Go over to the Guardian and check out this delightful opinion piece by the lovely Zoe Williams (pictured right).
Better yet, read the comments below as well. It’s hilarious. She’s so well meaning! I don’t have a clue who she is (and her profile says nothing) but it looks like she’s had some archaeological theory training at the very least.
The article tries very hard to be a thought-provoking commentary on the social implications of finding out that a) Neanderthals aren’t stupid and b) the pyramids were built by workers, not slaves (see my earlier posts on those topics). But essentially it’s a bit wet and uninteresting and reads a bit like a rather earnest undergrad essay for a theory of archaeology class.
She quotes the Bristol archaeologist who directed the Neanderthal dig as saying the pigments “preparation makes no sense unless it was used as a body cosmetic. We can’t prove it but it makes sense”. As I’ve already pointed out, body paint’s surely just one of the options, and possibly the least interesting one. But I was really interested in one of the comments, which makes the point that perhaps the pigments/shell came from trading with humans?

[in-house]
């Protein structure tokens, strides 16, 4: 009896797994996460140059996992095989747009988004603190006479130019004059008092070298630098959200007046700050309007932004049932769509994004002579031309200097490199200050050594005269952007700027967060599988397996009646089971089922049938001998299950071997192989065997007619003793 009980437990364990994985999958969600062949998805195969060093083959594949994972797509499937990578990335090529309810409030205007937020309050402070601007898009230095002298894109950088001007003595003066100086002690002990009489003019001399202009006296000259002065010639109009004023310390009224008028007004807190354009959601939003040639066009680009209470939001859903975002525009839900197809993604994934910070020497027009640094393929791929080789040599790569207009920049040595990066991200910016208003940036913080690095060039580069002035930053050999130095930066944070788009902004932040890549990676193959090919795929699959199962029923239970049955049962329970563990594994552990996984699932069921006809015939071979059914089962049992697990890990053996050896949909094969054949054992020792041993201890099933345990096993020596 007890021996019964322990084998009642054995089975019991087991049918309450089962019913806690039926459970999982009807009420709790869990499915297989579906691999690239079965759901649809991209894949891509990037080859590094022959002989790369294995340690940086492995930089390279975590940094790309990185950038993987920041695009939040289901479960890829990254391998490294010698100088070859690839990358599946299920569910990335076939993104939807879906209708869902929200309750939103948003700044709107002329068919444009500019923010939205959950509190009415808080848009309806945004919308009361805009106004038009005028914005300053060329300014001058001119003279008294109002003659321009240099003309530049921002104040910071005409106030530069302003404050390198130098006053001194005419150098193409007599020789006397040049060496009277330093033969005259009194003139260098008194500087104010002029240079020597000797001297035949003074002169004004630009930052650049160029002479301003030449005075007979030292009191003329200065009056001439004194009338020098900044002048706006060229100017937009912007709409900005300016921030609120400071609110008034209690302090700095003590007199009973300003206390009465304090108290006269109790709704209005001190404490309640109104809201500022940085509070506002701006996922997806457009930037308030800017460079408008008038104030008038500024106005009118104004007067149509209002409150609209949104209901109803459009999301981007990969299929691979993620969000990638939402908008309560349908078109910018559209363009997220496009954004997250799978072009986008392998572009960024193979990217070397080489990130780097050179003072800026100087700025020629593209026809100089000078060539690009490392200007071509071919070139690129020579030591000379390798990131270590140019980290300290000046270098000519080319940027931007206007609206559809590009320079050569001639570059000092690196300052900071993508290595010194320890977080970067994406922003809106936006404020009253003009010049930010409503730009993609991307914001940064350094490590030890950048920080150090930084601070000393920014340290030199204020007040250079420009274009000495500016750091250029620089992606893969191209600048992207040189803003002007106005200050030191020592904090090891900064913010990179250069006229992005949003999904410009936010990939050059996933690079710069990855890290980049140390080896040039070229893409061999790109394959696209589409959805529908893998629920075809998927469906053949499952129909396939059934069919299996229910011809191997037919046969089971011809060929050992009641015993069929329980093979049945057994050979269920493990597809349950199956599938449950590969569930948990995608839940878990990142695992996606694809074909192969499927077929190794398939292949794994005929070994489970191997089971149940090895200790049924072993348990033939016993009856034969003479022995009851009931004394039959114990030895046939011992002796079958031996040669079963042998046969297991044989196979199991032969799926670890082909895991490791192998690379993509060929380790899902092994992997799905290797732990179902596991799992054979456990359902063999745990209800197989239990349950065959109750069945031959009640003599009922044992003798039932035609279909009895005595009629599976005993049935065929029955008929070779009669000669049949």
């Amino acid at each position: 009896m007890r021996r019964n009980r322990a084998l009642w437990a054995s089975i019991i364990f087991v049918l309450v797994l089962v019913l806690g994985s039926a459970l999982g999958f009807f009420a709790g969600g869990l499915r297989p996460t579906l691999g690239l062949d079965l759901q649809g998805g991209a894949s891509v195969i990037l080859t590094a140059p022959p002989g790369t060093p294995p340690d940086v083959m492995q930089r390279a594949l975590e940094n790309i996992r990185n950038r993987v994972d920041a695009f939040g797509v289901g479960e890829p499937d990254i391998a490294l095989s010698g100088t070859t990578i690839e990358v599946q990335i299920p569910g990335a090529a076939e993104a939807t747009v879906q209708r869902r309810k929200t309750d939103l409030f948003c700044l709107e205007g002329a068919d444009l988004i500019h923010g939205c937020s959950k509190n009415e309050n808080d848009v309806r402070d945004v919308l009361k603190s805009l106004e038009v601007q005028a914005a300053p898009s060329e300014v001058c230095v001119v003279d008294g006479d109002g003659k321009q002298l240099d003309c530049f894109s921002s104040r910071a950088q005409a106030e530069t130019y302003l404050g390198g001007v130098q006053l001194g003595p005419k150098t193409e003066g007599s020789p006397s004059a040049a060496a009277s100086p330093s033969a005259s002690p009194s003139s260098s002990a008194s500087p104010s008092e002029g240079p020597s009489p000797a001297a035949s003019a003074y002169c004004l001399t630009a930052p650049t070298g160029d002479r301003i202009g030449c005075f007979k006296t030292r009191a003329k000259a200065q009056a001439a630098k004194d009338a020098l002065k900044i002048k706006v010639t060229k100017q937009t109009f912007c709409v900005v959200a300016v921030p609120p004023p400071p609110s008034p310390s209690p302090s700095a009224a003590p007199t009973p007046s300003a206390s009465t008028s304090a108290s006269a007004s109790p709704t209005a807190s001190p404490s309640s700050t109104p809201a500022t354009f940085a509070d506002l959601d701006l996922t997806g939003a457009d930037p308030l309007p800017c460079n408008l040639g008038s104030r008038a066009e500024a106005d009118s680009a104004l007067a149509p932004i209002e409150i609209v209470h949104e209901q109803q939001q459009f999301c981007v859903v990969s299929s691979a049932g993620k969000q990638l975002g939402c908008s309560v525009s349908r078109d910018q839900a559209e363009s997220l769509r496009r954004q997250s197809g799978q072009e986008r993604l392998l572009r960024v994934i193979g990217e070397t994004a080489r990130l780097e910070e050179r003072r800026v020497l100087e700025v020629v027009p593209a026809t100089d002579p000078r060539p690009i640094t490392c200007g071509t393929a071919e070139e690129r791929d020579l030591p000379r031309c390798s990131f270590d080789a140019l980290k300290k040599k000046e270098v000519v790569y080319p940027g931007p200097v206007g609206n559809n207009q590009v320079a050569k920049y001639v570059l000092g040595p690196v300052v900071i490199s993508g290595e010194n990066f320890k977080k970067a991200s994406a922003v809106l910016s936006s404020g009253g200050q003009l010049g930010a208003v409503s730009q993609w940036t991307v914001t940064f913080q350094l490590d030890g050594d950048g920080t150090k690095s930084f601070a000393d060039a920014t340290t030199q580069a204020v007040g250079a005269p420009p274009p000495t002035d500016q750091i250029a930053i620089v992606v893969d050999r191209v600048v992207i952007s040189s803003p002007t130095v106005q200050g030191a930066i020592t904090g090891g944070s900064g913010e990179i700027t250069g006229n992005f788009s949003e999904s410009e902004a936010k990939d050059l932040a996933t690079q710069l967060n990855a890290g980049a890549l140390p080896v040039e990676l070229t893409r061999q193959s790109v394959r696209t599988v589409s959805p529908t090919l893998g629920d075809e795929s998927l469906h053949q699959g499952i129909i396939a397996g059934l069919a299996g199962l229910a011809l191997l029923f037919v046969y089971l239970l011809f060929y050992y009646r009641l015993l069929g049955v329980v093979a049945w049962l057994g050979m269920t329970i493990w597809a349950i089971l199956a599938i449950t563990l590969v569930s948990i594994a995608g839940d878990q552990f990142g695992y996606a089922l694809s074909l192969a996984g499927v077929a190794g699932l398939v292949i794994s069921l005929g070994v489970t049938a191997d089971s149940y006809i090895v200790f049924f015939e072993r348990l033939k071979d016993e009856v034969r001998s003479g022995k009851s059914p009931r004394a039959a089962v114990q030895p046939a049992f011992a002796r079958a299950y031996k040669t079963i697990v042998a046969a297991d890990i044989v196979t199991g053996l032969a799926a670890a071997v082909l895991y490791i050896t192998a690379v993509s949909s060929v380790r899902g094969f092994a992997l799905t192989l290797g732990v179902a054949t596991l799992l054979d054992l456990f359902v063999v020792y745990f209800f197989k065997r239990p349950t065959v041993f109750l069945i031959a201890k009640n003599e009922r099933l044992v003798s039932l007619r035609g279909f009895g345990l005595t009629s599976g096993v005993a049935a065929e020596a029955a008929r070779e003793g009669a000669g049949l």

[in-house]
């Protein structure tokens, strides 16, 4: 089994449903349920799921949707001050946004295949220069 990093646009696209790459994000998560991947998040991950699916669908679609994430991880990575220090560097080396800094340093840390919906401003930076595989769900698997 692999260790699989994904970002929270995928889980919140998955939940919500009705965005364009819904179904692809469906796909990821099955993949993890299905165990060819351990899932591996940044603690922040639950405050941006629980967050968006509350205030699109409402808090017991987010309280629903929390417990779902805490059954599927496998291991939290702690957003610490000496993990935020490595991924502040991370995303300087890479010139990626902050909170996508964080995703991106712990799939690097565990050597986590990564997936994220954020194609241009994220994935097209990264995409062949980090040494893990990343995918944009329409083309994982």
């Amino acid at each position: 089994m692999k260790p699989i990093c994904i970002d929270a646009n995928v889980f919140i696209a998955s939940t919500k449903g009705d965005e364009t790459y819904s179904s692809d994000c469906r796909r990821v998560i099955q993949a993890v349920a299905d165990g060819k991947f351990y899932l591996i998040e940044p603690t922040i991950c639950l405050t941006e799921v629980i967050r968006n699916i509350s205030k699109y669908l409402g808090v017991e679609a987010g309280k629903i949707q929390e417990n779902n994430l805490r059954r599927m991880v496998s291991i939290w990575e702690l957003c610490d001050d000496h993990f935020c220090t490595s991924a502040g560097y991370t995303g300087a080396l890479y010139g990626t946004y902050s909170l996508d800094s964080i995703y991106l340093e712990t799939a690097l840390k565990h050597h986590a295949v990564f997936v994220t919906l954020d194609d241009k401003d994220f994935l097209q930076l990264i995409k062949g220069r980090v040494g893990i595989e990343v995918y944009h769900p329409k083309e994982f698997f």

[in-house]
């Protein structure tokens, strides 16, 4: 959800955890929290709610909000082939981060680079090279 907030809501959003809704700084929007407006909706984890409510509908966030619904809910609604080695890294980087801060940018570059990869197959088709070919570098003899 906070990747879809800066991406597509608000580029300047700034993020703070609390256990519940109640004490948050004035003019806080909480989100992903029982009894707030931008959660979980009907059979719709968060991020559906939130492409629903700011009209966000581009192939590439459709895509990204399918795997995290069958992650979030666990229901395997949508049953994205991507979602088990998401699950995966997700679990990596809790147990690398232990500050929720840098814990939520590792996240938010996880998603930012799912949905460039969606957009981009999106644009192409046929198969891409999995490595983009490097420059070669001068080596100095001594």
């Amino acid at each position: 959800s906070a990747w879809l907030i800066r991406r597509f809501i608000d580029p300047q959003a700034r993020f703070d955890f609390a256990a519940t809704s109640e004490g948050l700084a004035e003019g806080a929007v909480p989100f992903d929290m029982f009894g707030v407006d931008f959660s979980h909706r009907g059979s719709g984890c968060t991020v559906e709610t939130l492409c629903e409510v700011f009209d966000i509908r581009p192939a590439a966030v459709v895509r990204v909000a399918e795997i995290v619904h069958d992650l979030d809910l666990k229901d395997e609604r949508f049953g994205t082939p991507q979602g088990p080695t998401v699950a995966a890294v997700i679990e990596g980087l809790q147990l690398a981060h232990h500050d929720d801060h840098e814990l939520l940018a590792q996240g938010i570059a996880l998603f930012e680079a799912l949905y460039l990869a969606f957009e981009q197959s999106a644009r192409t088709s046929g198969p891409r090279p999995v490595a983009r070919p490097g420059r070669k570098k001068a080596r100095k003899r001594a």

I should say that this is not my area of expertise, and I don’t have time to investigate the possibilities, but the trade argument relies a) on this being the period when Neanderthals and humans co-existed and b) there being prior evidence of trade between the two species, preferably in the geographical and chronological area of the site in question. But if the answers to those two questions are positive, trade is a seriously good point.
But let’s face it, no one’s world has been turned upside down by the two big news stories this week – archaeologists and interested amateurs already knew this stuff, the general public probably don’t care, and the people who really should listen (writers, artists, Hollywood directors) don’t care about facts anyway!